Anderson, who worked at Balfour for over 16 years in several senior roles at its railway business, will join Murphy in early February.
His early career saw him deliver high profile projects such as M25 widening and Channel Tunnel Rail Link C440.
Murphy’s chief executive officer, Steve Hollingshead, said: “We have a lot to deliver for our clients and there are great opportunities across the infrastructure sector.
“Peter further boosts our team to maximise those opportunities and deliver our ten-year plan. He will become a key member of our executive management board.”
Murphy’s current MD for the south, Darren Ramsay, will move to lead the bidding and delivery for some of the company’s major infrastructure projects, including the vast York Potash mine scheme where the contractor will deliver a major tunnelling contract.
Hollingshead is building up his management team at Murphy as part of a 10-year plan to double the size of the business.
In the last three months, the firm has hired David Burke as its new finance boss from Serco and poached Van Elle piling chief Andrew Waghorn to run its ground engineering business.
More recently Murphy hired Durkan development director Shaun Sheldrake as construction operations director and Laing O’Rourke glass reinforced concrete boss Miles Cobley to become head of planning and project controls in the North.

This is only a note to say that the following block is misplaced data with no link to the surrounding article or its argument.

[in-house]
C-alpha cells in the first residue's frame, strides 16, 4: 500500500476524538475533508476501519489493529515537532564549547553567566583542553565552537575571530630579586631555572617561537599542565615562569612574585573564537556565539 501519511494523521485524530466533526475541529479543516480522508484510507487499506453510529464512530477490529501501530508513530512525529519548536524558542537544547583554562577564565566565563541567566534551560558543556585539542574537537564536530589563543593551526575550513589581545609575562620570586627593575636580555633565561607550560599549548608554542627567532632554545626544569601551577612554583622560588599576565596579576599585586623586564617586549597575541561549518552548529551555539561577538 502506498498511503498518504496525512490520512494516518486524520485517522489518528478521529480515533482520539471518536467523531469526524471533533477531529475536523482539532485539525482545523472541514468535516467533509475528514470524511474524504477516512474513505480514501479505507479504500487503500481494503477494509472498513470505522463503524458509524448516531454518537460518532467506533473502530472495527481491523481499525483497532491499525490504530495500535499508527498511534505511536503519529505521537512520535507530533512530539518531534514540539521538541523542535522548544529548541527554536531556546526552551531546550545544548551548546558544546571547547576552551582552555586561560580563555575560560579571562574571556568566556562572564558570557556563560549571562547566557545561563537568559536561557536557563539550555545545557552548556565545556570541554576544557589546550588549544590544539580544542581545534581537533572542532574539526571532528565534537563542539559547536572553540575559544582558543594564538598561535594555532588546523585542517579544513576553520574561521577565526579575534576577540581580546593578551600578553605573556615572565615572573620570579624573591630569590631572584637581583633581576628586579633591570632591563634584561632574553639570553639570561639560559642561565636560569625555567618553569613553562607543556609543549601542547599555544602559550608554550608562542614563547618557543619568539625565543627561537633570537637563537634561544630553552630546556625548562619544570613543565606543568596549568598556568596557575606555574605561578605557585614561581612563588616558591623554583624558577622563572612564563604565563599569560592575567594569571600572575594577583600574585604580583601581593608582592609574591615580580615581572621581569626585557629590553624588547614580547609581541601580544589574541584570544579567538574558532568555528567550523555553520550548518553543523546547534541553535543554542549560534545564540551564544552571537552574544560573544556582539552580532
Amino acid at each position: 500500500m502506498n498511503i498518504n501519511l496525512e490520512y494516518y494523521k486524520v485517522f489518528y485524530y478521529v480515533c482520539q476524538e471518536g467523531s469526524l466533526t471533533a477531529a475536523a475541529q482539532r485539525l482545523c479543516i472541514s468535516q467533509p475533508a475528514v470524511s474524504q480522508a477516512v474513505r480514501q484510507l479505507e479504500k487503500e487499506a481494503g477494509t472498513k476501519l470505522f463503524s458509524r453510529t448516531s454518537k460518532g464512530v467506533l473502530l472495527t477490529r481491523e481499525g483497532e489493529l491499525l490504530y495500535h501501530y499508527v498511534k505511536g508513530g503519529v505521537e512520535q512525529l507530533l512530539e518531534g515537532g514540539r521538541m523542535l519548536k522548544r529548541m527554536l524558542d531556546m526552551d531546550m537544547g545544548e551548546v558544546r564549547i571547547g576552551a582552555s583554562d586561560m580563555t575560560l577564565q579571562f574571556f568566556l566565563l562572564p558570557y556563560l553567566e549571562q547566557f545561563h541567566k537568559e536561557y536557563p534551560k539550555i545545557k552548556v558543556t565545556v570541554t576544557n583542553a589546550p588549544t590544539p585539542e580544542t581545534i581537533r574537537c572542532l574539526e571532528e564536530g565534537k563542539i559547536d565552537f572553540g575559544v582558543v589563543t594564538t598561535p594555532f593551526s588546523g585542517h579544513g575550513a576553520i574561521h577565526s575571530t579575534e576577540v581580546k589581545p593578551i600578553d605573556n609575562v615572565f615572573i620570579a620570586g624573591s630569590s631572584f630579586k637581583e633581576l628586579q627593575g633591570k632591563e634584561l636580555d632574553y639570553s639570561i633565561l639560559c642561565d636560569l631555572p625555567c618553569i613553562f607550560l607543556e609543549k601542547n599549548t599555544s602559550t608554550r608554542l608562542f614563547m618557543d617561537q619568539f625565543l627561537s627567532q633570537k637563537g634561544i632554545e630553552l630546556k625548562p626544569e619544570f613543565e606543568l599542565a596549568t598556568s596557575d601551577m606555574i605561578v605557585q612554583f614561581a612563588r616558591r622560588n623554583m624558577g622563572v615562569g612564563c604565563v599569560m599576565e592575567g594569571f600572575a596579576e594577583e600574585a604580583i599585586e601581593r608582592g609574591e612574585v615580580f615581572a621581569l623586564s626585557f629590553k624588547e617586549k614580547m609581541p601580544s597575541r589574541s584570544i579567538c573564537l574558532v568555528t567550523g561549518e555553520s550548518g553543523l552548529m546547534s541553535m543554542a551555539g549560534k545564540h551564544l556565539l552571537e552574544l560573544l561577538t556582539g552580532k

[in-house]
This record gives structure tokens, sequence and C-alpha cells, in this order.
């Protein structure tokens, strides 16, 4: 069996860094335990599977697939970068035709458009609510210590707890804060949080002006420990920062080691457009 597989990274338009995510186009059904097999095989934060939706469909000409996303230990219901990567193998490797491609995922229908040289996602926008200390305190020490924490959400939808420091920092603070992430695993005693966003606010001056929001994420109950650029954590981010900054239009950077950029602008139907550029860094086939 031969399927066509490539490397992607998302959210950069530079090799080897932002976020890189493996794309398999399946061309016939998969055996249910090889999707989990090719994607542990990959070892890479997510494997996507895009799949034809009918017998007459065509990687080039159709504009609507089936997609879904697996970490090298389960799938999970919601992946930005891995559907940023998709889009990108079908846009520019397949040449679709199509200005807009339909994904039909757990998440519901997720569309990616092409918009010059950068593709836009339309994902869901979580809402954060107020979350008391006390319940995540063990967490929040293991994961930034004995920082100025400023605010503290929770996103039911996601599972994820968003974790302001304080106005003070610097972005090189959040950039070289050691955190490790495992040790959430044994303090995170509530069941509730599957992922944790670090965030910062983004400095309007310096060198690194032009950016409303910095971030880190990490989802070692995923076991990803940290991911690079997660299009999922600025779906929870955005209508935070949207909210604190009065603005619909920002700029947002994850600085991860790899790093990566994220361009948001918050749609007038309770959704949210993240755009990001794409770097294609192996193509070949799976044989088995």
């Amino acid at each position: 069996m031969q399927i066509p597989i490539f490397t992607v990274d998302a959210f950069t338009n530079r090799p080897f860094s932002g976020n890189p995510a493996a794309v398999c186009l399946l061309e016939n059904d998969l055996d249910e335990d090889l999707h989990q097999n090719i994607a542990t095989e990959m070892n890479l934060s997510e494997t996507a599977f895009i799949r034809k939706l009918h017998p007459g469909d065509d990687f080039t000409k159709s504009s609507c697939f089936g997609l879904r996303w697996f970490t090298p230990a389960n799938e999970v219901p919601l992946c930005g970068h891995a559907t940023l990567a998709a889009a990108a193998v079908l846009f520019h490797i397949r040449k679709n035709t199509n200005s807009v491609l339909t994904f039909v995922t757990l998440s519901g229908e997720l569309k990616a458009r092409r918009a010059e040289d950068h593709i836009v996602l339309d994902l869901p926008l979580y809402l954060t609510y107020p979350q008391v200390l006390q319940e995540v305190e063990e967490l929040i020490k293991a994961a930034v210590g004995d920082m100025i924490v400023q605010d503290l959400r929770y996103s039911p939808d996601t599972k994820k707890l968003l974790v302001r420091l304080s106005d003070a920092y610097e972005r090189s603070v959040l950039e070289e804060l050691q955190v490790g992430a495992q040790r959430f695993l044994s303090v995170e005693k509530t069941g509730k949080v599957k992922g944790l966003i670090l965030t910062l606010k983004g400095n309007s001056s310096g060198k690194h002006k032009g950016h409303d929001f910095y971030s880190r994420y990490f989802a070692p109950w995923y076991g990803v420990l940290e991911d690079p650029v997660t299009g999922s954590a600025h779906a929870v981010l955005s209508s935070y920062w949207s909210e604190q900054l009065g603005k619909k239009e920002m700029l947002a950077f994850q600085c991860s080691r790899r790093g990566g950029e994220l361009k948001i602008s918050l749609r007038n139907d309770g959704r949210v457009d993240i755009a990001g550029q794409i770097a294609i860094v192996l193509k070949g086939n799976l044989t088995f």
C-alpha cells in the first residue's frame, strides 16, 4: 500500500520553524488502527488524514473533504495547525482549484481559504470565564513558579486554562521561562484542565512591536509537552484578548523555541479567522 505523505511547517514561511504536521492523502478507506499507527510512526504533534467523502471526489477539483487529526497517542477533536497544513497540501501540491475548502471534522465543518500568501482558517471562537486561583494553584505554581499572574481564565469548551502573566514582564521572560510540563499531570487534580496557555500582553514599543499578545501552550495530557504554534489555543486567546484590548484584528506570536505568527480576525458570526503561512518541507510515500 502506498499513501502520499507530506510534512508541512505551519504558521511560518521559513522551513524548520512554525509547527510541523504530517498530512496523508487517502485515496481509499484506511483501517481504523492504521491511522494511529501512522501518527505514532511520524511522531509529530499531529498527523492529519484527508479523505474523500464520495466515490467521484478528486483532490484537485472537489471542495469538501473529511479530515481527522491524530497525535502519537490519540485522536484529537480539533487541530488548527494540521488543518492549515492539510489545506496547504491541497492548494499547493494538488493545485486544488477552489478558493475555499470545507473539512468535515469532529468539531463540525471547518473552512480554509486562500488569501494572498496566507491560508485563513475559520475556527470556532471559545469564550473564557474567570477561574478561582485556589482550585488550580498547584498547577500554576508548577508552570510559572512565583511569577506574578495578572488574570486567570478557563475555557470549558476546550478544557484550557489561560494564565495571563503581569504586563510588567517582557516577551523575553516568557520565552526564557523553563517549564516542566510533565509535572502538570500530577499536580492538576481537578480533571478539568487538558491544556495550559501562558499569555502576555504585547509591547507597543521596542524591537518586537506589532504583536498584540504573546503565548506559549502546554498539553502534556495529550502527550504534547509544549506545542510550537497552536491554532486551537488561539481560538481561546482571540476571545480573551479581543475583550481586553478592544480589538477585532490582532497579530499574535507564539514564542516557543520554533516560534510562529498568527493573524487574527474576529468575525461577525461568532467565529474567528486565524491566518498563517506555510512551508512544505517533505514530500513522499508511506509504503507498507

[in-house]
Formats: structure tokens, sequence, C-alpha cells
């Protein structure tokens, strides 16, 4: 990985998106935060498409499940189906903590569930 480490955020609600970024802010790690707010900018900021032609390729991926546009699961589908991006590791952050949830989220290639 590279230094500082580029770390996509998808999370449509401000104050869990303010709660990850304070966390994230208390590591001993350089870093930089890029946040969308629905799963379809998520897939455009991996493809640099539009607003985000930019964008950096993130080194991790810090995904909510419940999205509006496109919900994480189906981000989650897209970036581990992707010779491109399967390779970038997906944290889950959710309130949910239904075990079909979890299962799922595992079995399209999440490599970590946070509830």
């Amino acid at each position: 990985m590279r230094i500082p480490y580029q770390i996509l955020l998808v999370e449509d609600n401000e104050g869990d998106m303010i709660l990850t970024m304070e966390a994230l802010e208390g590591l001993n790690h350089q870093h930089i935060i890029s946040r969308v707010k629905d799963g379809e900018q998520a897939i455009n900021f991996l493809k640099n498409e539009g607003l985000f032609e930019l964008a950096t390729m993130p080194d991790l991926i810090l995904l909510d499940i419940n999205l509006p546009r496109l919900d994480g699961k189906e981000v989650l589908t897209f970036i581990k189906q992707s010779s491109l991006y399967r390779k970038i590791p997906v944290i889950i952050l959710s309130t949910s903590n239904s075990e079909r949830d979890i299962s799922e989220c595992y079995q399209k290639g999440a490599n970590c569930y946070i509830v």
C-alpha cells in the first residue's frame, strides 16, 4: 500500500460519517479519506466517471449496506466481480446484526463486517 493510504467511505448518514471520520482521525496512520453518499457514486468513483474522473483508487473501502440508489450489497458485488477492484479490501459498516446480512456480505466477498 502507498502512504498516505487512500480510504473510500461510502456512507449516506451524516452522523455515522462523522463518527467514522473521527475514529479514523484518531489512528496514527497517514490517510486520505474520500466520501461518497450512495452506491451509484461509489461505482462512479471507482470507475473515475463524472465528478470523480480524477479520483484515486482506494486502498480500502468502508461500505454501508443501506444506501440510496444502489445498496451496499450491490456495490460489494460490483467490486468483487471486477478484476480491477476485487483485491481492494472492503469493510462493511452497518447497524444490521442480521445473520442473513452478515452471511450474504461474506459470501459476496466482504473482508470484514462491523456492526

Hollingshead added:“As we deliver our business plan, these appointments are a statement of our intent to attract and retain the best industry talent.”
Meanwhile, Balfour Beatty/Vinci announced that Mark Cutler was replacing Anderson as the new managing director of its HS2 joint venture,.
Cutler rejoined Balfour Beatty last year as director of strategic projects, after a brief stint at Keepmoat and having previously led Balfour’s UK regional construction and civil engineering businesses.
He was previously CEO of Barhale and managing director of Morgan Est following his early career in Carillion, during which time he oversaw major projects on the West Coast upgrade and High Speed 1.